After reading Facebook CEO Mark Zuckerberg's testimony, and viewing some video clips of his appearances before Senate and House committee hearings last week, it became very clear to me -- and I expect many in Congress (these were unprecedented events, and it's an election year) -- that social media companies need to be regulated.
However, I think this is only a step in the path that governments -- and I do mean more than the U.S. -- will take to ensure their effectiveness and protect their people. I'm not suggesting the U.S. Congress, whose members currently appear to be woefully out of step, could run these companies better.
What I can see easily, though, is that as technology evolves, the need for national security will drive Congress to take control of the digital identities of citizens, both to protect the people better and to ensure that the government and country survive.
If we think in terms of ordnance, the nuclear bomb is the most powerful, and no government would be willing to allow a company to amass any of those things -- let alone enough to overthrow the government. Yet all a bomb can do is intimidate and destroy. It doesn't really control.
Were a firm to acquire a critical mass of nuclear weapons, it is likely more than one government would work inordinately hard to remove the threat to ensure the sovereignty of that government. (I'm thinking there would be a crater where that company used to be.)
What the various world governments are coming around to understanding is that deep data on individuals can be far more powerful than a bomb. Deep data can be used to overthrow governments without the government even knowing it is at risk.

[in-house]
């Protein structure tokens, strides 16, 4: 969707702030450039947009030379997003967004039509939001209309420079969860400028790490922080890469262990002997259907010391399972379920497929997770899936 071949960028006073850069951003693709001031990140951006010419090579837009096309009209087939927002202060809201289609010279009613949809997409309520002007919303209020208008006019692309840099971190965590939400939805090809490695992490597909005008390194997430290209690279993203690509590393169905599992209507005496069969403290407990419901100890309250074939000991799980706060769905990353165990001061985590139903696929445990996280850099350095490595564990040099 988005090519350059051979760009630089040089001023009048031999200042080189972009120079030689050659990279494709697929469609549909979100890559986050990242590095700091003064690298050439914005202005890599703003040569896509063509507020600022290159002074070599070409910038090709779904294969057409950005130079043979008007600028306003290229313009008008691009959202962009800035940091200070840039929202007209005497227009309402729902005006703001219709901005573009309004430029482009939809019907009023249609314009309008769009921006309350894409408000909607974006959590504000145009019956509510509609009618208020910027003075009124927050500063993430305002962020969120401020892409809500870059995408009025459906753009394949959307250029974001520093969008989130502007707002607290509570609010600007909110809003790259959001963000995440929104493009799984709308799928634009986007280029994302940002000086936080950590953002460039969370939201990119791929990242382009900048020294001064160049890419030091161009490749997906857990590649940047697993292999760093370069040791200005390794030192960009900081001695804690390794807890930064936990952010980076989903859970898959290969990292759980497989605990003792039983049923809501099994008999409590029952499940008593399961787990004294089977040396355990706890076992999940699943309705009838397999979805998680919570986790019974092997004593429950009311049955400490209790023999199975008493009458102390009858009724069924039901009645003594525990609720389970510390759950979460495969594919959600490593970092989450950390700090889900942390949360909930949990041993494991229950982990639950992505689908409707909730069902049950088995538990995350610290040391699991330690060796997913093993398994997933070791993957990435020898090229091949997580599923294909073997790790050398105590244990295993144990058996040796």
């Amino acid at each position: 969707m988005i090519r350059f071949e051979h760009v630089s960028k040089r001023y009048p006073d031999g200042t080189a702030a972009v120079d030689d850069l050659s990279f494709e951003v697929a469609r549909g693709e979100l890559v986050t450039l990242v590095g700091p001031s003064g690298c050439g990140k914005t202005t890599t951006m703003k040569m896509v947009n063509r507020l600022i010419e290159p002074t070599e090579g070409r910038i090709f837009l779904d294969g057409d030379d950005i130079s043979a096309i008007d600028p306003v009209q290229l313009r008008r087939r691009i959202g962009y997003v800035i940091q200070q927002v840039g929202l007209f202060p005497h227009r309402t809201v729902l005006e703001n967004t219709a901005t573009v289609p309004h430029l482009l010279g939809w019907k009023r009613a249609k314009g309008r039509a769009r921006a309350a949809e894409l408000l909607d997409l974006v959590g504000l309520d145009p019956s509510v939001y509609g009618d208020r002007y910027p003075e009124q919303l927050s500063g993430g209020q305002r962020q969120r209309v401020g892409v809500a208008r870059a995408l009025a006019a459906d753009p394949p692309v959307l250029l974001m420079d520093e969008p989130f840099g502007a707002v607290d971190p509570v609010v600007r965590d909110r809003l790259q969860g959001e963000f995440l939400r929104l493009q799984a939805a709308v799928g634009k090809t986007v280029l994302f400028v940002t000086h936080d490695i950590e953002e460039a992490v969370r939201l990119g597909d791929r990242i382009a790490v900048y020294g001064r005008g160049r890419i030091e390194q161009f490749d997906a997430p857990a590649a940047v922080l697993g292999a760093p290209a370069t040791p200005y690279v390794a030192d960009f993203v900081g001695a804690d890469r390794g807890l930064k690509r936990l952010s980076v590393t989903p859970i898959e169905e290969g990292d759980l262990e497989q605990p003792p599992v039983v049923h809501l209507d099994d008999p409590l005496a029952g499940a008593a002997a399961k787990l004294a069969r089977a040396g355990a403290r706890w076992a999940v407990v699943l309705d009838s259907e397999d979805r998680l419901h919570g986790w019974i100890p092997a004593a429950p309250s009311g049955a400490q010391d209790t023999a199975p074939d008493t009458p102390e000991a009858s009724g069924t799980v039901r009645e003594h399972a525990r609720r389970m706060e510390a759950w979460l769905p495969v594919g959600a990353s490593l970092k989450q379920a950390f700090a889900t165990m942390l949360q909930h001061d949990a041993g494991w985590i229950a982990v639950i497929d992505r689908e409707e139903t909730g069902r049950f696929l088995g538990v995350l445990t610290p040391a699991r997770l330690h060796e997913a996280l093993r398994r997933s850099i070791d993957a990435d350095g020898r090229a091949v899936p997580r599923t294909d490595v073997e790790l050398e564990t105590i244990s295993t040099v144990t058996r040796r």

The citizens are the real power behind a government. If you can control them, you effectively can control a nation -- the government becomes both redundant and subordinate.
We are currently dealing with the fact that Facebook, which clearly now has that power, sold it to a third party, potentially aiding a foreign government's efforts to control a national U.S. election. Attempting to influence an election isn't new -- governments have done it to one other for centuries. However, this may very well be the first time that a large company has had this power and made it available to a hostile nation for use against its own country.
This kind of control and really bad decision making used to exist only in the public sector. Based on investigations in the U.S. and in the EU, the public sector appears to be coming around, slowly, to the idea that something on a national level -- if not world level -- needs to be done.
It is interesting to note that traditional media outlets, which were hurt massively when both Google and Facebook emerged, seem to be on the front lines in this effort.